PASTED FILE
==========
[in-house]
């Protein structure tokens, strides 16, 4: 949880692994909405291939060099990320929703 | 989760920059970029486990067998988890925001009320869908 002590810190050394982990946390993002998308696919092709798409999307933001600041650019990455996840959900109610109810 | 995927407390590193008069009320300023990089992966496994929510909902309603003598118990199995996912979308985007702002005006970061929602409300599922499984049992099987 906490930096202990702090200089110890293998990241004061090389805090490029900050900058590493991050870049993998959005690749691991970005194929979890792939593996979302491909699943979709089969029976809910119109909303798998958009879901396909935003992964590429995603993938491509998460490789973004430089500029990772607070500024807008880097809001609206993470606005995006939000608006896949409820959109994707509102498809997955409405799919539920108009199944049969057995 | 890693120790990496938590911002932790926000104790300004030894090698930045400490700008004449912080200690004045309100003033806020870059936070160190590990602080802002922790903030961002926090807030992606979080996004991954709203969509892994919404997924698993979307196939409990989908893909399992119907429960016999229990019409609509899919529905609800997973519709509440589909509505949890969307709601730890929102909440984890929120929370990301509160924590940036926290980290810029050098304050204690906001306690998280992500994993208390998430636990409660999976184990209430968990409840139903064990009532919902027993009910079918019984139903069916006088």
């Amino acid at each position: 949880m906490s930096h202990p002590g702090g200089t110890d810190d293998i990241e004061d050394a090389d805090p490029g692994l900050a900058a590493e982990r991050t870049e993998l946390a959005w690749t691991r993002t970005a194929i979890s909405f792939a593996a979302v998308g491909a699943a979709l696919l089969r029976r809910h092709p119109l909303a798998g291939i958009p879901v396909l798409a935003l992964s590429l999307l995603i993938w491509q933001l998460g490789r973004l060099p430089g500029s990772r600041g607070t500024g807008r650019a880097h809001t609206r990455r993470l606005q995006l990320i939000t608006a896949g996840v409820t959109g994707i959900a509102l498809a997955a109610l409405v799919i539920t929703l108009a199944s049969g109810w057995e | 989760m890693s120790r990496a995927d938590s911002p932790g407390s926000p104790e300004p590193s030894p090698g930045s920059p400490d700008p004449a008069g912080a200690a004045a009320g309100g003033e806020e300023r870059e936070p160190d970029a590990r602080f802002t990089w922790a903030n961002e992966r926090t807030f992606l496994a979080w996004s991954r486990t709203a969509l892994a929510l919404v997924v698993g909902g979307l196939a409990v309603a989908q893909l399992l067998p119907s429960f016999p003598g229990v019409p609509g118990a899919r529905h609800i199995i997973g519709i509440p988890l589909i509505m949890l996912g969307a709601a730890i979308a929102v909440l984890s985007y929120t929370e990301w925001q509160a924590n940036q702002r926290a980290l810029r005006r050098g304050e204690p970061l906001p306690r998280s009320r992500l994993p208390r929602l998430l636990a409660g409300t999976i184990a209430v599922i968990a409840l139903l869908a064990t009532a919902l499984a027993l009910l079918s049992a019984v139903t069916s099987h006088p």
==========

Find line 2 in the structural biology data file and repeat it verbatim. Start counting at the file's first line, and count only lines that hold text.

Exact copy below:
């Protein structure tokens, strides 16, 4: 949880692994909405291939060099990320929703 | 989760920059970029486990067998988890925001009320869908 002590810190050394982990946390993002998308696919092709798409999307933001600041650019990455996840959900109610109810 | 995927407390590193008069009320300023990089992966496994929510909902309603003598118990199995996912979308985007702002005006970061929602409300599922499984049992099987 906490930096202990702090200089110890293998990241004061090389805090490029900050900058590493991050870049993998959005690749691991970005194929979890792939593996979302491909699943979709089969029976809910119109909303798998958009879901396909935003992964590429995603993938491509998460490789973004430089500029990772607070500024807008880097809001609206993470606005995006939000608006896949409820959109994707509102498809997955409405799919539920108009199944049969057995 | 890693120790990496938590911002932790926000104790300004030894090698930045400490700008004449912080200690004045309100003033806020870059936070160190590990602080802002922790903030961002926090807030992606979080996004991954709203969509892994919404997924698993979307196939409990989908893909399992119907429960016999229990019409609509899919529905609800997973519709509440589909509505949890969307709601730890929102909440984890929120929370990301509160924590940036926290980290810029050098304050204690906001306690998280992500994993208390998430636990409660999976184990209430968990409840139903064990009532919902027993009910079918019984139903069916006088």